King: A Filmed Record... Montgomery to Memphis

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King: A Filmed Record... Montgomery to Memphis
Photo of Martin Luther King Jr. behind bars in a Florida jail. The caption reads: "One night only. March 24th 1970, 8 P.M. Tickets $5.00, tax deductible. All proceeds to The Martin Luther King, Jr. Special Fund."
Theatrical release poster
Directed bySidney Lumet
Joseph L. Mankiewicz
Produced byEly Landau
Richard J. Kaplan
Narrated byHarry Belafonte
Ruby Dee
Ben Gazzara
Charlton Heston
James Earl Jones
Burt Lancaster
Paul Newman
Anthony Quinn
Clarence Williams III
Joanne Woodward
Edited byLora Hayes
John N. Carter
Production
company
Distributed byMartin Luther King Film Project
Release date
  • March 24, 1970 (1970-03-24)
Running time
185 minutes
CountryUnited States
LanguageEnglish

King: A Filmed Record... Montgomery to Memphis is a 1970 American documentary film biography of Martin Luther King Jr. and his creation and leadership of the nonviolent campaign for civil rights and social and economic justice in the Civil Rights Movement. It uses only original newsreel and other primary material, unvarnished and unretouched, and covers the period from the Montgomery bus boycott of 1955 and 1956 through his assassination in 1968. The original newsreel segments are framed by celebrity narrators Harry Belafonte, Ruby Dee, Ben Gazzara, Charlton Heston, James Earl Jones, Burt Lancaster, Paul Newman, Anthony Quinn, Clarence Williams III, and Joanne Woodward. The movie was produced by Ely Landau and directed by Sidney Lumet (the only documentary he directed) and Joseph L. Mankiewicz. Richard J. Kaplan was the associate producer in charge of production.

History[edit]

When first released, it was shown in theaters as a "one-time-only" event on March 24, 1970 for one night only. It was nominated for the Academy Award for Best Documentary, Features.[1][2] In 1999, this film was deemed "culturally, historically, or aesthetically significant" by the United States Library of Congress and selected for preservation in its National Film Registry.[3][4]

After its "one-time-only" showing it was occasionally seen on commercial television (unedited and with limited interruption) and for a short period released for home video on the Pacific Arts label and distributed to the educational market by Richard Kaplan Productions. Then for many years it was no longer available and rarely seen. Finally, in 2010 Richard Kaplan, who had long felt that King should be seen by a new generation who knew of it only by reputation, set up a not-for-profit company, A Filmed Record Inc., and produced a DVD using master elements he had stored over the years. A Filmed Record, Inc. released the DVD and King was once again available after 40 years of being a "lost" film.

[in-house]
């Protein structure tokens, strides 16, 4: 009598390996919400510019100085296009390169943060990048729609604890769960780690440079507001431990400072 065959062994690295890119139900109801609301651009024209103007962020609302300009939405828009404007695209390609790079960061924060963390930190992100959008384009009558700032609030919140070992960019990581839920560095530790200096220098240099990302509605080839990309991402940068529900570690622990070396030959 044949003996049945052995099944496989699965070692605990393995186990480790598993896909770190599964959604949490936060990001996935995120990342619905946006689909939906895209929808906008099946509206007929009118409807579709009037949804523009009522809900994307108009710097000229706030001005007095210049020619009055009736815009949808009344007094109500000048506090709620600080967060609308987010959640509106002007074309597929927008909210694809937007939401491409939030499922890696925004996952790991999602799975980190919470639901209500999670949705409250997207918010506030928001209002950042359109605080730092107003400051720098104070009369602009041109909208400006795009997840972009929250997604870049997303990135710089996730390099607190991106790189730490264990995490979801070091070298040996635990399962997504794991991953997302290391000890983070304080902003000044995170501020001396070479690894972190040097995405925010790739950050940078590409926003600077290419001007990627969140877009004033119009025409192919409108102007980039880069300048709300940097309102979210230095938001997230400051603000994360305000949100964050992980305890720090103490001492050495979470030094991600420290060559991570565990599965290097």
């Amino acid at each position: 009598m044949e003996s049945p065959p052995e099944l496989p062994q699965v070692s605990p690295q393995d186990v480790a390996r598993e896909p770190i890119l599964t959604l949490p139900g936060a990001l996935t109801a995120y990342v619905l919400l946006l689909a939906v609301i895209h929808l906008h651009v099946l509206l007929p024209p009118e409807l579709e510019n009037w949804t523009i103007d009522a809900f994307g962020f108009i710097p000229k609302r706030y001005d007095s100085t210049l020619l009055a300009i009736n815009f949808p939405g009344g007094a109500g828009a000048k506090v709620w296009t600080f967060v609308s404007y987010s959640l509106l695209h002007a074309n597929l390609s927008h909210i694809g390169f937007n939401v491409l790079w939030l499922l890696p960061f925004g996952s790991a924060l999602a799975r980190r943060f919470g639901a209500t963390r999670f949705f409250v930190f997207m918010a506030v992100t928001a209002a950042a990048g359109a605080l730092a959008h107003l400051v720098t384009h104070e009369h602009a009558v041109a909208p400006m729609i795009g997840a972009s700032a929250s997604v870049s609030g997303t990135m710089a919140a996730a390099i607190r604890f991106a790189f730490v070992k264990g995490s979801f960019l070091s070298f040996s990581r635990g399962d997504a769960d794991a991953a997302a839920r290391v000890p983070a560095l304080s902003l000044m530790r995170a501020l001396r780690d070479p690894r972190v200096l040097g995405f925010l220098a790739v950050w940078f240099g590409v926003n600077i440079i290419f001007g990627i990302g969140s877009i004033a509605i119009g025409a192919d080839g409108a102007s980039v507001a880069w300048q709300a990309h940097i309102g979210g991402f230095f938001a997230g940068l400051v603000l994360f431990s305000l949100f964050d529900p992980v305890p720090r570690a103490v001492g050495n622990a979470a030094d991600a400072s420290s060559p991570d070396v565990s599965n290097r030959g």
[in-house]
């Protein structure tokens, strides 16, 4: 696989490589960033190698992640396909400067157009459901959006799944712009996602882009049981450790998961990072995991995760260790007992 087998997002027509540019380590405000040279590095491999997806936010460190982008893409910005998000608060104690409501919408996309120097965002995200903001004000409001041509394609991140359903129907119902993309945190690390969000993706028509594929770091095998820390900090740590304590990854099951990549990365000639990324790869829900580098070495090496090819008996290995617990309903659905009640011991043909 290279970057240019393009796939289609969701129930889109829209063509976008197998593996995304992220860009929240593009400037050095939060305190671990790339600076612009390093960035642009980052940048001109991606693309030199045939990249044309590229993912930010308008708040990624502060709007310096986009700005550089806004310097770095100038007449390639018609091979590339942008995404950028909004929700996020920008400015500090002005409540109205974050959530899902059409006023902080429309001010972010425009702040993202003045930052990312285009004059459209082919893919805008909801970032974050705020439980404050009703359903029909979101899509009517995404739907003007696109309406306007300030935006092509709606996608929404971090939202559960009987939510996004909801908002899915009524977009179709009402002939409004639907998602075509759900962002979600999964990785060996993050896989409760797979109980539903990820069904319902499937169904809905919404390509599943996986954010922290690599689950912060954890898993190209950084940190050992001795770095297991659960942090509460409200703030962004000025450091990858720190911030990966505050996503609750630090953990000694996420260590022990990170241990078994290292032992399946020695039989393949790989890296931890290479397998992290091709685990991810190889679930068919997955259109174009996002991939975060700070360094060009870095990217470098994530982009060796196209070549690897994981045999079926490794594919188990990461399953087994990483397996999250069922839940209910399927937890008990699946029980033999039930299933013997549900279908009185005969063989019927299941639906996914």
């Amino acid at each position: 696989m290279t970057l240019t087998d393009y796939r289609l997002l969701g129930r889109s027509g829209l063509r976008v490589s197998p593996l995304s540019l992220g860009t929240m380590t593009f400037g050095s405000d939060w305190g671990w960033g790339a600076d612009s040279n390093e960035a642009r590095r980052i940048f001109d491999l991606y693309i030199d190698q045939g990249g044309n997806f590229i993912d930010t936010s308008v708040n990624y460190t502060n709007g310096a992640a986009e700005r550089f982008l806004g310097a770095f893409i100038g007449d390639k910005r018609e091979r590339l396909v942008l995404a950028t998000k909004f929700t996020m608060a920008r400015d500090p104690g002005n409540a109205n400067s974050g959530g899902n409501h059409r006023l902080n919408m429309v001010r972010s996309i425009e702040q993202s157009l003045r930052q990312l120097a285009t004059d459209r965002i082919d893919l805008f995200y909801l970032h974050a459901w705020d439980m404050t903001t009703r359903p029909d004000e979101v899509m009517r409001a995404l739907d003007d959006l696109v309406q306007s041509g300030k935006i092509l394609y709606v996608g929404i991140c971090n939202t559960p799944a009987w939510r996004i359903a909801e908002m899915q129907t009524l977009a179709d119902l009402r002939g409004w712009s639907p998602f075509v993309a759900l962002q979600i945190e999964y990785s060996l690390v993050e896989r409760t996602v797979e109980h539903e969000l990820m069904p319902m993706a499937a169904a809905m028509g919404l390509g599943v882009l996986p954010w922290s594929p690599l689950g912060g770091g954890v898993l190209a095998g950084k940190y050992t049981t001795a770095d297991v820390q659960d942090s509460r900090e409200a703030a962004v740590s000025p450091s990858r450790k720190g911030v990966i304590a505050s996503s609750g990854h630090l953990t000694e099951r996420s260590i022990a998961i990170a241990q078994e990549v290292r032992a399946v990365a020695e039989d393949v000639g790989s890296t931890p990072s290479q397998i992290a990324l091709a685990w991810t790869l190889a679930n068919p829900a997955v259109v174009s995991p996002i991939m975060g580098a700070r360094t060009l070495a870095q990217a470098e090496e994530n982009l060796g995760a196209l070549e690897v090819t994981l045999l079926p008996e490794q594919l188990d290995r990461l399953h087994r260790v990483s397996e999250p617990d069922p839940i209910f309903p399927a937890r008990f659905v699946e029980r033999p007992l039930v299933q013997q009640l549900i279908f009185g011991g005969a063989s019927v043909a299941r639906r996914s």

In 2012 A Filmed Record, Inc. (with the cooperation of the estate of Ely Landau producer of the original film) entered into an agreement with Kino Lorber giving them worldwide exclusive rights to distribute King and to make possible its being seen by the largest possible audience. Kino Lorber, Inc., in partnership with The Library of Congress and with the cooperation of the Museum of Modern Art, restored and remastered the original enabling 35 mm prints and made the film available on DVD and Blu-ray. Kino Lorber and Kaplan prepared a nationwide commemoration of the 50th Anniversary of the March on Washington and King's "I Have a Dream" speech, which was screened at the Brooklyn Academy of Music's BAMcinématek on August 13, 2013, followed by a screening at Film Forum on August 28, 2013. Kino Lorber is also launching an educational outreach campaign to provide a 24-minute abridged version of the film, titled Legacy of a Dream, to every high school in America.

Reception[edit]

... deserves to be known as one of the greatest documentaries of all time

— CriterionCast

A piece of history of immense power

See also[edit]

References[edit]

  1. ^ "NY Times: King: A Filmed Record ... Montgomery to Memphis". Movies & TV Dept. The New York Times. Baseline & All Movie Guide. 2011. Archived from the original on 2011-05-21. Retrieved 2008-11-12.
  2. ^ "The 43rd Academy Awards (1971) Nominees and Winners". oscars.org.
  3. ^ "Preserving the Silver Screen (December 1999) - Library of Congress Information Bulletin". www.loc.gov. Retrieved 2020-11-18.
  4. ^ "Complete National Film Registry Listing | Film Registry | National Film Preservation Board | Programs at the Library of Congress | Library of Congress". Library of Congress, Washington, D.C. 20540 USA. Retrieved 2020-11-18.

External links[edit]